As Joe Strazzere pointed out, you shouldn't tell your boss anything. I wouldn't exactly ask, but instead make an offer to your boss. Pick the most interesting project amongst those you were offered. Tell your boss that of the projects offered you find the xyz project the most interesting. Tell him that you think you would do a great job on it. In the same conversation (either via email or phone) also mention to your boss that you've completed substantially larger projects than that and that if there are any larger projects that you would be glad to take that on instead. As an alternative, you could think up a project that you feel would meet a need that they have and offer to do that project for them.
In order to get the outcome that you want, it's very important that you approach everything you do from an angle of "What are the bosses needs that I can help meet?" and not from the angle of "What are the needs that I want to have met?"
This all hinges on how the boss really views working with interns. Does he think "Oh crap, we're going to have four interns this year, and I've got to find something for all of them to do." or does he think "Last summer's interns really accomplished some great things. I really enjoy working with the interns." The answer to this question will probably indicate how likely you are to get a different project assigned to you.
I've had interns working for me before who were very talented and I was glad to assign them difficult, meaningful tasks, and to spend as much time with them as I needed to guide them because they were making my job easier. I've also had interns who worked for me who had low skills and low capabilities. For those people I tried to assign much easier tasks that were least likely to require much intervention by me. I still spent time with them when they needed it, but I really tried to minimize it by careful task assignment.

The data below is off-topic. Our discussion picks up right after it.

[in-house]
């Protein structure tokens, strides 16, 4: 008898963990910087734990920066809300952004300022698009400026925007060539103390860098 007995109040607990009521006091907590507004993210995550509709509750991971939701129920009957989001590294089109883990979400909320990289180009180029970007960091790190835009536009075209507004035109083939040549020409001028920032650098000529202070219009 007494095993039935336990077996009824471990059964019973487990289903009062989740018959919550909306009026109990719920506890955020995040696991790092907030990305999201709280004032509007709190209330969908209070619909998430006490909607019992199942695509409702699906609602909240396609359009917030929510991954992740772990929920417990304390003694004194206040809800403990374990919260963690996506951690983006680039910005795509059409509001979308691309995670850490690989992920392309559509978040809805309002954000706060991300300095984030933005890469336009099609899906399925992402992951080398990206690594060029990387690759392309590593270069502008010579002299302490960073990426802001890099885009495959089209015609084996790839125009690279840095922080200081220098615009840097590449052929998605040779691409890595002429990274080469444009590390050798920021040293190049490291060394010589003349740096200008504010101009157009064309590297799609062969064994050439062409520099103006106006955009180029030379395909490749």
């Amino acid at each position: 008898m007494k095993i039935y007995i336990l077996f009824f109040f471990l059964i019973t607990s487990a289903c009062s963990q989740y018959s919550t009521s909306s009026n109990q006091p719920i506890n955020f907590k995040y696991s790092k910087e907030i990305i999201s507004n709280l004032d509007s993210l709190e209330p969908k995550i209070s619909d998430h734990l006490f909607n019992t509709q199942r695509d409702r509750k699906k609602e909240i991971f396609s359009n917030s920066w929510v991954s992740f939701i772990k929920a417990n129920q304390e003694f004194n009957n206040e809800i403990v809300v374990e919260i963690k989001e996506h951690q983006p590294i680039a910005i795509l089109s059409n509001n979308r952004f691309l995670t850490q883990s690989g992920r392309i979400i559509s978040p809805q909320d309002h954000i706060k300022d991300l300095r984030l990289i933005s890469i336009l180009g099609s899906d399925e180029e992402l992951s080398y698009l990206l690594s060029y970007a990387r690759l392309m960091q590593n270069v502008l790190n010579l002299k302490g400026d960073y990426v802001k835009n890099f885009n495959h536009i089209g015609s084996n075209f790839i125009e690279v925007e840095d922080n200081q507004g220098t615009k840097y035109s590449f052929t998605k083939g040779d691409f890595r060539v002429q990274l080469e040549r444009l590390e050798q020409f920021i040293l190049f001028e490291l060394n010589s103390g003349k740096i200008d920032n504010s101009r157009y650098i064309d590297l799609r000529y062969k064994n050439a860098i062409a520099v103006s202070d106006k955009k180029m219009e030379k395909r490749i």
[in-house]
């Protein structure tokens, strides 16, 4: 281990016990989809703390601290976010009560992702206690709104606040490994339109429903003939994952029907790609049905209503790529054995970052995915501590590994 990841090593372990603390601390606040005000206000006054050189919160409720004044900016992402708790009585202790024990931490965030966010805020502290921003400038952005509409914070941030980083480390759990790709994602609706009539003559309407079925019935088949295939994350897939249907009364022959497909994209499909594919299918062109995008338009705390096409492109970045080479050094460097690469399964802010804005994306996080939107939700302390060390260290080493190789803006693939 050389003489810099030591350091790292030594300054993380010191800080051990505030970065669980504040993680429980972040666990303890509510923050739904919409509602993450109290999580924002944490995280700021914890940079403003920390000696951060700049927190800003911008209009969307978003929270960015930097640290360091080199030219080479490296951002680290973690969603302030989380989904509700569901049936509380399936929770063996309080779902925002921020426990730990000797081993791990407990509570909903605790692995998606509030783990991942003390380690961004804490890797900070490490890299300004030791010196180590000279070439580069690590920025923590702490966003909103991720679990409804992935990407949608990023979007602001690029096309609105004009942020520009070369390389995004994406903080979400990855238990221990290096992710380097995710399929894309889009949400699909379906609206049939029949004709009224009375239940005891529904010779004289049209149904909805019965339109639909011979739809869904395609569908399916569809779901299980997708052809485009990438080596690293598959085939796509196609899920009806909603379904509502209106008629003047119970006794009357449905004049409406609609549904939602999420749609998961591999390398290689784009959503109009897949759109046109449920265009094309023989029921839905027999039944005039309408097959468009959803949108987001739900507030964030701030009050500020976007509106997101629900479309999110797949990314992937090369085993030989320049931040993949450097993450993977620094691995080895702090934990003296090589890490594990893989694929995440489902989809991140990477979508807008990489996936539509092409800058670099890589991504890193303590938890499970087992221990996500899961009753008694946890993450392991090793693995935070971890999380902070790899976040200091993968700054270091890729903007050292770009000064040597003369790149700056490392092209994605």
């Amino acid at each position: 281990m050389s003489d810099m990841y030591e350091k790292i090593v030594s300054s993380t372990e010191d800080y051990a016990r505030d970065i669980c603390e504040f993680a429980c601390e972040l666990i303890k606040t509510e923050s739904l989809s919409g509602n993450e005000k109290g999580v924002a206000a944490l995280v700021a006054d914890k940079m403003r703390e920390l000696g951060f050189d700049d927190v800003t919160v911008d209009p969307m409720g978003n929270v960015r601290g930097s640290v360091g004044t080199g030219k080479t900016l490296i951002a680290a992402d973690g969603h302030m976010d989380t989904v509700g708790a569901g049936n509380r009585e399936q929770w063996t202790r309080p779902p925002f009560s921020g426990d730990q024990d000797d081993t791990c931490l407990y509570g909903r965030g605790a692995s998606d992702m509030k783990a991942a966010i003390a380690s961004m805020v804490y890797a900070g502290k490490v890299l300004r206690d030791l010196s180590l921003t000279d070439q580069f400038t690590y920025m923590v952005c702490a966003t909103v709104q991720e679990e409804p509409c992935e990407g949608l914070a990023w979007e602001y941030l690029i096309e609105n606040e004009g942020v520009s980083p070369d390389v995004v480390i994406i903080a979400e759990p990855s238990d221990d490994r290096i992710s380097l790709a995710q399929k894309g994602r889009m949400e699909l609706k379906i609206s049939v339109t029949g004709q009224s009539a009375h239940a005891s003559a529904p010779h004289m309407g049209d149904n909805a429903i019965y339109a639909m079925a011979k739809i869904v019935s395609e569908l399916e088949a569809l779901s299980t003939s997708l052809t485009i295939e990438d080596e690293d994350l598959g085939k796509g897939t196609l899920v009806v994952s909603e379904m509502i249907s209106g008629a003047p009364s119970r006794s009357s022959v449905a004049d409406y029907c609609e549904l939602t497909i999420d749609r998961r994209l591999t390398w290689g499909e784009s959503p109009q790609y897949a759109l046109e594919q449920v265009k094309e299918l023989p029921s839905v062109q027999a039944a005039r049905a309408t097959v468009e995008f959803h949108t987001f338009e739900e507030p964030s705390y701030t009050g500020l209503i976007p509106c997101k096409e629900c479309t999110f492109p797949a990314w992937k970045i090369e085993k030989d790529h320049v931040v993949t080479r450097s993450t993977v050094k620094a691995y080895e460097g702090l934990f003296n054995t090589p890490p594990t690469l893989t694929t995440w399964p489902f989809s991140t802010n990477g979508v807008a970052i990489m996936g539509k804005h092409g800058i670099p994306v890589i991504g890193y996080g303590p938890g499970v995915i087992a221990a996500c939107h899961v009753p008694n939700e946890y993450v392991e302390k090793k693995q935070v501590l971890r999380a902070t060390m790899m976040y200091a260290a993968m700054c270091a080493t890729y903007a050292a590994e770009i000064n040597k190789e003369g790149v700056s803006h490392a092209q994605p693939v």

I need to tell you this because it's important to how you are perceived in the company. I clicked on this question to read it because I thought "Here is a student who thinks because he's had a few courses and not much experience that he is smarter than his boss." I expected to be amused by this thread. Instead, I think your desire is reasonable. It is essential that when you offer to do more than the other tasks available, that the boss not hear an arrogant student who thinks he's smart and deserves meaningful work. If you send your request to your boss via email, I suggest you find a friend who has outstanding communications skills (or a business mentor if you have one) and have them review it first.
If you end up having to do one of the tasks on the list, do the best job you can possibly do, then try for a more desirable task as others have suggested.